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The Creators Project NYC Launch

Art, music and technology collide when Vice and Intel launch their new partnership

by Ami Kealoha in Culture on 29 June 2010

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Kicking off their new mega-initiative celebrating creativity called The Creators Project, Vice and Intel drew out the masses for a day-long series of performances, installations and events at Milk Studios in NYC this past Saturday. As to be expected from such an ambitious project, the line-up had its lows and highs, with the packed NYC debut of Die Antwoord topping the list. While the musical acts like The Rapture, Gang Gang Dance, Neon Indian and MNDR were the biggest draw for most, we documented some of our favorite art—from interactive light sculptures to motion-sensing video and sound pieces—below.

Muti Randolph: Deep Screen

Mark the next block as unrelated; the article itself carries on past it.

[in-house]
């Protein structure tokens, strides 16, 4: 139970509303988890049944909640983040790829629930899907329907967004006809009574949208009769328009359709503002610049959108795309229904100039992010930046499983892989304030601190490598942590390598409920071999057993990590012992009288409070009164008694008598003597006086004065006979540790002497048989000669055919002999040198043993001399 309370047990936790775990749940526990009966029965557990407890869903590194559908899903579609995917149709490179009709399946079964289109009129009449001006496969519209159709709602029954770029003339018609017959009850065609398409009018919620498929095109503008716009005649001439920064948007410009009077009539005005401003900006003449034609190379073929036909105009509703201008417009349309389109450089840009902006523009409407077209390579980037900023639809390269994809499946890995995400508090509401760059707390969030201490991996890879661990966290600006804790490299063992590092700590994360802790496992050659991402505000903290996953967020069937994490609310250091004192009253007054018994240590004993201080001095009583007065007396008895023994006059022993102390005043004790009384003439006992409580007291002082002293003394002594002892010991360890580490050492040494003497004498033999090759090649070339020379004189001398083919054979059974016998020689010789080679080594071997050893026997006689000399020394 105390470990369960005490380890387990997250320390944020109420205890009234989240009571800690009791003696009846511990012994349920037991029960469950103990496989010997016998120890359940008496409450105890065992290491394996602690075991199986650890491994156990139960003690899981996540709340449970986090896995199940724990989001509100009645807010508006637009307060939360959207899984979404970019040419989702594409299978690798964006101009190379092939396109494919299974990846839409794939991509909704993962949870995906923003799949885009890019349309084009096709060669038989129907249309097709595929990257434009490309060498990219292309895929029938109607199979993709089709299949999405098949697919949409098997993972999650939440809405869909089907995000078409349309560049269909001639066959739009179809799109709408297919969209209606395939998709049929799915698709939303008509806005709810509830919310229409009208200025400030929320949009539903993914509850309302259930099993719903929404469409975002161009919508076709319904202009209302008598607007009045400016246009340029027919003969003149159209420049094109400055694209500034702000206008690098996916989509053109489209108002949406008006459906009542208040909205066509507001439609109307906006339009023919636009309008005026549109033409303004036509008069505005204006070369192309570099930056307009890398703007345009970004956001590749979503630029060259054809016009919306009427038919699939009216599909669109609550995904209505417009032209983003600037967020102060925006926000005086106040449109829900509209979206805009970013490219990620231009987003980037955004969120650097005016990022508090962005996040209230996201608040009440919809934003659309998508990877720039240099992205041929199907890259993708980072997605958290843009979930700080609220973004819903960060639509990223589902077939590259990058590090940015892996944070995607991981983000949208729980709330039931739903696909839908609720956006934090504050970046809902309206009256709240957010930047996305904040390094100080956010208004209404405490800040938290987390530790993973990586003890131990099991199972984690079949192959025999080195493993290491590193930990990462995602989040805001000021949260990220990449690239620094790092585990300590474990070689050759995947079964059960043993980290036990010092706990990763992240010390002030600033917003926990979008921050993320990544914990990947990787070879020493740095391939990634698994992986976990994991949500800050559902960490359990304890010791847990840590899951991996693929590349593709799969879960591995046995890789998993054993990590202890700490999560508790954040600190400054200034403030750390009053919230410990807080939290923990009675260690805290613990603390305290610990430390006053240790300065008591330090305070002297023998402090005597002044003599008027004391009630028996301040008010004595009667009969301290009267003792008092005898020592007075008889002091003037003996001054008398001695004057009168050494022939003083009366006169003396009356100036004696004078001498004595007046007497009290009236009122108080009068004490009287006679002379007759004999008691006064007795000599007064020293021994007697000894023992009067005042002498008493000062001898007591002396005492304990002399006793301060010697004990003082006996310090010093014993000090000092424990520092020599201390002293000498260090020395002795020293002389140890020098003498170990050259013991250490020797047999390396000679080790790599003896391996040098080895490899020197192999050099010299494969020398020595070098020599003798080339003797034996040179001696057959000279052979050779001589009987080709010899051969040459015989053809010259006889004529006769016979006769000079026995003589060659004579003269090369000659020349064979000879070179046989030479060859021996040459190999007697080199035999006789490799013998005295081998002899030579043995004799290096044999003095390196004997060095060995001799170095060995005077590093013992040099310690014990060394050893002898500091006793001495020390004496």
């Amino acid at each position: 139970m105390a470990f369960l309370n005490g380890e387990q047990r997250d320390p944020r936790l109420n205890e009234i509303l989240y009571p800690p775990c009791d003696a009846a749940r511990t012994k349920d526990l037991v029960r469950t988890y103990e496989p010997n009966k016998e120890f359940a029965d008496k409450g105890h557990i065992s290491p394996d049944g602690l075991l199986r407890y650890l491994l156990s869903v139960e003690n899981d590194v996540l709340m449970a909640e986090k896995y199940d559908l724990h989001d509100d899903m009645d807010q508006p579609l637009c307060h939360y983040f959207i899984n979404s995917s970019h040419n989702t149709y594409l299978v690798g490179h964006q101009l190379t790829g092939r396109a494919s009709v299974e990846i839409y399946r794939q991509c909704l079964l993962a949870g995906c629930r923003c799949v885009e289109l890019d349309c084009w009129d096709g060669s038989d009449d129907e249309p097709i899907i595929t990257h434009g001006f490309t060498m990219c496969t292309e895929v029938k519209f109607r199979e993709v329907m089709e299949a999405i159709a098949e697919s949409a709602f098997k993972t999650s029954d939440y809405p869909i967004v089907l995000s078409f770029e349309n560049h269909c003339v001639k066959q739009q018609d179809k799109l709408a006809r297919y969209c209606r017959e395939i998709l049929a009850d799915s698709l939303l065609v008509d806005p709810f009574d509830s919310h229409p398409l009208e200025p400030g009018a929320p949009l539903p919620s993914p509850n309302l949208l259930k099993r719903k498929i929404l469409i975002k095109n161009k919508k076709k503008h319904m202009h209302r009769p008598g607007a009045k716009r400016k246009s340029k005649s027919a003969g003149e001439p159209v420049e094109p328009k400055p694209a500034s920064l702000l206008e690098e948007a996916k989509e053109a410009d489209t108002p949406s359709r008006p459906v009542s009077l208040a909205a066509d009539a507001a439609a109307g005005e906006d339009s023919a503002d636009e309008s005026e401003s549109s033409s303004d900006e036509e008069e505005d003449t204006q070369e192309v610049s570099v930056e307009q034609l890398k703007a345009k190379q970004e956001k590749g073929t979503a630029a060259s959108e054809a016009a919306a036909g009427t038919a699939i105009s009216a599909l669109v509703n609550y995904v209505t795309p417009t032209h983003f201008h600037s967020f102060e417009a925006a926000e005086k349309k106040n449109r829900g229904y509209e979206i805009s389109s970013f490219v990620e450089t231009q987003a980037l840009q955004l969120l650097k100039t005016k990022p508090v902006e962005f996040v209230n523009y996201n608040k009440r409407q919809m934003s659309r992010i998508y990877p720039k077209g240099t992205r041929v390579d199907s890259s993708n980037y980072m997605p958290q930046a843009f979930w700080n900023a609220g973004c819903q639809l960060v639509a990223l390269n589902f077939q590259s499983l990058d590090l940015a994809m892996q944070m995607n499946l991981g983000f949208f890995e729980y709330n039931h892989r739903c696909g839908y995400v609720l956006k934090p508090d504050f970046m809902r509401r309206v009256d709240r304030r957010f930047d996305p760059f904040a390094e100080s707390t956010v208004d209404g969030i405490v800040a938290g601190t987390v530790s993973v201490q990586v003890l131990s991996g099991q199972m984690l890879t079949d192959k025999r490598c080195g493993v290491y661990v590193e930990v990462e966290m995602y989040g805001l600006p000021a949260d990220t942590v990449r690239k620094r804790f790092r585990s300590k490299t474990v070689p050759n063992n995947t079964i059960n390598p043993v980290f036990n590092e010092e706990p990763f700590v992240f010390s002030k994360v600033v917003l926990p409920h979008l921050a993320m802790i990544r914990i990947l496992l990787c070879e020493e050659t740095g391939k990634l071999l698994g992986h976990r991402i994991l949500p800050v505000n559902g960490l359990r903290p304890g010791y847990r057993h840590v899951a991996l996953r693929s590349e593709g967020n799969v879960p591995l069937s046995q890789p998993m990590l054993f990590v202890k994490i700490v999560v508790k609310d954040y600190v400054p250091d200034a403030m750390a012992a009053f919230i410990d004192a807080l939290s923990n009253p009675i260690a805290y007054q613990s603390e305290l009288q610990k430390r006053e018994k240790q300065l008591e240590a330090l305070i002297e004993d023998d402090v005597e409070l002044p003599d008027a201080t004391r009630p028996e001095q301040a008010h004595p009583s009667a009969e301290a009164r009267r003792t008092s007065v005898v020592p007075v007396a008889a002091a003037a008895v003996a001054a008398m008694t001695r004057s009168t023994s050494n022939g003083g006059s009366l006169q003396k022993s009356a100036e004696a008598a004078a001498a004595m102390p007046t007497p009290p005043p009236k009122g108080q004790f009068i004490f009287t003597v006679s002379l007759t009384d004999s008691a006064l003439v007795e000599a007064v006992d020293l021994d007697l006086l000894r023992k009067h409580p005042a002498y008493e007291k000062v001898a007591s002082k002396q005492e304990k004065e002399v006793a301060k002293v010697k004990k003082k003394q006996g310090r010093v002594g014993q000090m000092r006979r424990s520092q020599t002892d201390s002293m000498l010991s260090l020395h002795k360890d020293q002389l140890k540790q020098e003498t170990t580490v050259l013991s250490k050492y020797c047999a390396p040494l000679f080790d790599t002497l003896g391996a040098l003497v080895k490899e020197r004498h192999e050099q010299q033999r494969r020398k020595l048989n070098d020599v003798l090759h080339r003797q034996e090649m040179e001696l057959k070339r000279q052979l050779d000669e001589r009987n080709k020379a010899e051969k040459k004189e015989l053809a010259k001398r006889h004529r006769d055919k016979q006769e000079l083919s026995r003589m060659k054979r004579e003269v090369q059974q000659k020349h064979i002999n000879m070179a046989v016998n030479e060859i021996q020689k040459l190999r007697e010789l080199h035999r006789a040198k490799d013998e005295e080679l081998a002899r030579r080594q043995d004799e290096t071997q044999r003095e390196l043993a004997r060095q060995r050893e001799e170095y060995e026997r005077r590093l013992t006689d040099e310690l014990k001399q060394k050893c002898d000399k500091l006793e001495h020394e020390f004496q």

Brazilian architect Muti Randolph's work, often considered more art installation than building, blends elements of both in his mesmerizing interactive sculpture. Randolph (who's also behind other immersive projects, like the façade of Melissa's São Paulo flagship) constructed an imposing 3D video display, consisting of 6,144 hanging orbs of light with a central walkway allowing people to move through it, which then triggers a series of eight pre-programmed animations and sound. Check out our short video of shifting colors and patterns above, shot by Seth Brau and edited by Aaron Kohn.

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United Visual Artists: Tryptich

The group behind Massive Attack's stunning light-based visuals brought a little of the magic to NYC with a series of three screens playing abstract videos and accompanied by ominous tonal sound.

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Cameras mounted above caught motion of people in front of the pieces, controlling the images and music. (Image at right via This Week in New York.)

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Messhoff Video Games

Mark Essen, a 2008 graduate from Bard college, originally planned to refurbish old bikes with his friends and re-sell them to turn a quick profit after school. Instead, he ended up creating several simple 8-bit video games, further bridging the gap between gaming and art. By mixing avant-garde ideas with surprisingly pleasing simple images, Essen will make you look at your old Super Nintendo in a completely different way.

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